okt 292015


Catholic Herald skriver litt dristig at de kontroversielle spørsmålene bispesynoden om familien diskuterte både i fjor og i år, allerede ble besvart av (den gang) kardinal Ratzinger. De skriver først at dokumentet etter årets synode ikke er spesielt klart, og videre hva Ratzinger sa om dette i 1985, bl.a.:

… The final wording of the synod document famously said nothing at all about Communion or access to the sacraments for people in these situations. And by saying nothing, the debate rages on until, one hopes, Pope Francis issues his own, definitive, take on the matter. The synod, after all, is simply a way for the Pope to canvass opinion before making up his own mind.

Another way for the Pope to inform his thinking is, of course, to reflect upon the thoughts of previous popes on these issues. In 1985, the then Cardinal Ratzinger, as head of the Congregation for the Doctrine of the Faith, sent a letter to Archbishop Hunthausen of Seattle in which he eerily addresses, almost point-by-point, exactly the questions raised by the Synodal relatio. And he does so by rooting the answers squarely in the magisterium of the Church and in the jurisprudence of the Roman Rota and Apostolic Signatura. This is especially interesting because many commentators have recently sought to establish some clear blue water between doctrine, law, individual conscience and pastoral practice on just these issues.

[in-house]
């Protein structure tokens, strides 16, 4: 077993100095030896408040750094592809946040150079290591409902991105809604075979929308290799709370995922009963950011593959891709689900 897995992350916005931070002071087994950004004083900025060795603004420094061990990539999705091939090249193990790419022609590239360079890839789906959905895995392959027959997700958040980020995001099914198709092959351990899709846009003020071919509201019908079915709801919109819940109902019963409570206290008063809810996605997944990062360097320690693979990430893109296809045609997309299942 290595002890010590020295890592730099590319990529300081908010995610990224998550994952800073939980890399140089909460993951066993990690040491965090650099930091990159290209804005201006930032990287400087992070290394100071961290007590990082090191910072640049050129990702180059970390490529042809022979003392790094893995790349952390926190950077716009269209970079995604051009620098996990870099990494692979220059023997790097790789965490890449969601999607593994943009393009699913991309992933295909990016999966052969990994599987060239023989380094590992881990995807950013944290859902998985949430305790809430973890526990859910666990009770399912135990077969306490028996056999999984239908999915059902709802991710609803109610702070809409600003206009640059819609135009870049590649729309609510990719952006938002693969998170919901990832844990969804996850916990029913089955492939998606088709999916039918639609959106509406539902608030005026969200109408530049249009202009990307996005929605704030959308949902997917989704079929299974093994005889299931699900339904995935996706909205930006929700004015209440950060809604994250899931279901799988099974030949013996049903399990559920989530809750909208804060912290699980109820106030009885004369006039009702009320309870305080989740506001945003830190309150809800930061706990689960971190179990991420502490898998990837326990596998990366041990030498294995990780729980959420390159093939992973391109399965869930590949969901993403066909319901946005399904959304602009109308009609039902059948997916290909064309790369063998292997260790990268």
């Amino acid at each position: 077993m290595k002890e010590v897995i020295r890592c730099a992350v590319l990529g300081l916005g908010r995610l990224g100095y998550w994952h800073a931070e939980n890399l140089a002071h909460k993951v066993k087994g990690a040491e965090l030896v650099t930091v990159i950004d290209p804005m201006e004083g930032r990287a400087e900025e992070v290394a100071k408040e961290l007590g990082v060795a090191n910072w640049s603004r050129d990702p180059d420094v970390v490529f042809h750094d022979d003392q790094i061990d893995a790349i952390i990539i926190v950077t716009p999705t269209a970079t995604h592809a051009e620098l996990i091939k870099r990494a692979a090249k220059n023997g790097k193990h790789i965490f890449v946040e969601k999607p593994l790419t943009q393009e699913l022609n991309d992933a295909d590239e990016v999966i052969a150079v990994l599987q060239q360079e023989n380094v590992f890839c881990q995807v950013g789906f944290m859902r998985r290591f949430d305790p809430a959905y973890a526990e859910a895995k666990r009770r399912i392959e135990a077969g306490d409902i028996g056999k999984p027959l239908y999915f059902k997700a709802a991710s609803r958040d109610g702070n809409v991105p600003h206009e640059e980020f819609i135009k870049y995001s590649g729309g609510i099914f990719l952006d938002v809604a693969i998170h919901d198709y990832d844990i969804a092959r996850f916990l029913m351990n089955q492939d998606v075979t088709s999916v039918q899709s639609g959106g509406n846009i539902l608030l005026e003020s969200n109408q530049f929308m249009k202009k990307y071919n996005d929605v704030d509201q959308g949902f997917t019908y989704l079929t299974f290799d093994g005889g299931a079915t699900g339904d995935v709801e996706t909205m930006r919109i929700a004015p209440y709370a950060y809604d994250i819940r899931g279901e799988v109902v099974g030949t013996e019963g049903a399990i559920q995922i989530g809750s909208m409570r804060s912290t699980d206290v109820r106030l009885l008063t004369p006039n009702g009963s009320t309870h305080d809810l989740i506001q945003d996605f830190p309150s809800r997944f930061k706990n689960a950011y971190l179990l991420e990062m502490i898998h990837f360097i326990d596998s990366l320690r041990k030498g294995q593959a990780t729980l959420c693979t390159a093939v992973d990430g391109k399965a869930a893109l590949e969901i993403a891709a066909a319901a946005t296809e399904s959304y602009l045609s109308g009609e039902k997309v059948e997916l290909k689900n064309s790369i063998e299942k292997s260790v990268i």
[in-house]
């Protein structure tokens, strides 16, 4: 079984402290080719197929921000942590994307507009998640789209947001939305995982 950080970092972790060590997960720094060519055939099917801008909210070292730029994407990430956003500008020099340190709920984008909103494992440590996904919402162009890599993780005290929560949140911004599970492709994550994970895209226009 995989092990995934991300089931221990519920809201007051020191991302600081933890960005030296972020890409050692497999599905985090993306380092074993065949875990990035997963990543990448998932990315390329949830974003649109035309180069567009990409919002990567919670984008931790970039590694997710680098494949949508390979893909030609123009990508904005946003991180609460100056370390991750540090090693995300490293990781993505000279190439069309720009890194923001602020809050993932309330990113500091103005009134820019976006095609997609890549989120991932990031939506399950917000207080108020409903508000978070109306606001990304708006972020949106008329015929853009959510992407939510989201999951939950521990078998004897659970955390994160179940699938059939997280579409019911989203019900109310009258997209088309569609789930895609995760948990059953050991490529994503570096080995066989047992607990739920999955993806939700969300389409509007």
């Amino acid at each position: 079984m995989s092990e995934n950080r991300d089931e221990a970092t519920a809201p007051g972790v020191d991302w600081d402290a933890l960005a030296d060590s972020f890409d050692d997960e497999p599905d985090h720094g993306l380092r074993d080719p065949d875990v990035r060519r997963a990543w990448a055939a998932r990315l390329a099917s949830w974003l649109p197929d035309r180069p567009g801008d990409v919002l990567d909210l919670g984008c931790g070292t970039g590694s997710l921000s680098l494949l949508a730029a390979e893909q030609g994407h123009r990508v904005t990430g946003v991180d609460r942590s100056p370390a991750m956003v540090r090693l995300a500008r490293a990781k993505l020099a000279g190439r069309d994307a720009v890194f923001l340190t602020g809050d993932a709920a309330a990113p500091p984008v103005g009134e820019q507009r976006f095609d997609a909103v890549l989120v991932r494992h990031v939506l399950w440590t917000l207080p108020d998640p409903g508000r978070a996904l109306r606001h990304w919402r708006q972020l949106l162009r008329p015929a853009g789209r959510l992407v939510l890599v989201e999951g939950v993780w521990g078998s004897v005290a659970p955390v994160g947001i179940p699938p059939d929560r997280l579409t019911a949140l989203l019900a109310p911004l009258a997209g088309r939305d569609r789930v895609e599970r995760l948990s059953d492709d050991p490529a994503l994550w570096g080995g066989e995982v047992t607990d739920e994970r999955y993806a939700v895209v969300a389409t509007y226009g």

On the subject of the divorced and civilly remarried and their admission to the sacraments, Cardinal Ratzinger explicitly rules out the so-called Kasper proposal because it goes against both doctrinal truth and canonical discipline and specifically warns against encouraging ambiguity on this point:

“Catholics have been advised that after divorce and civil remarriage, they may in conscience return to the Sacraments. Such a practice lacks foundation in the Church’s clear teaching about the indissolubility of a sacramental marriage after consummation, and in sound jurisprudence. A clear presentation, then, of the sacramentality and indissolubility of Christian marriage should be made to all your people. Every effort must be made to avoid written materials which equivocate regarding the essential properties of marriage and which may encourage the divorced to attempt a second marriage without the Tribunal’s declaration of nullity. At the same time, steps need to be taken to ensure that [a] Tribunal, both in its constitution and practice, conforms with all the prescriptions of the revised Code of the Church’s public law.”

Regarding the role of the individual’s conscience in determining their moral state, Cardinal Ratzinger reaffirms that personal conscience is not a law unto itself but is rightly subject to the truth as held and proclaimed by the Church … …

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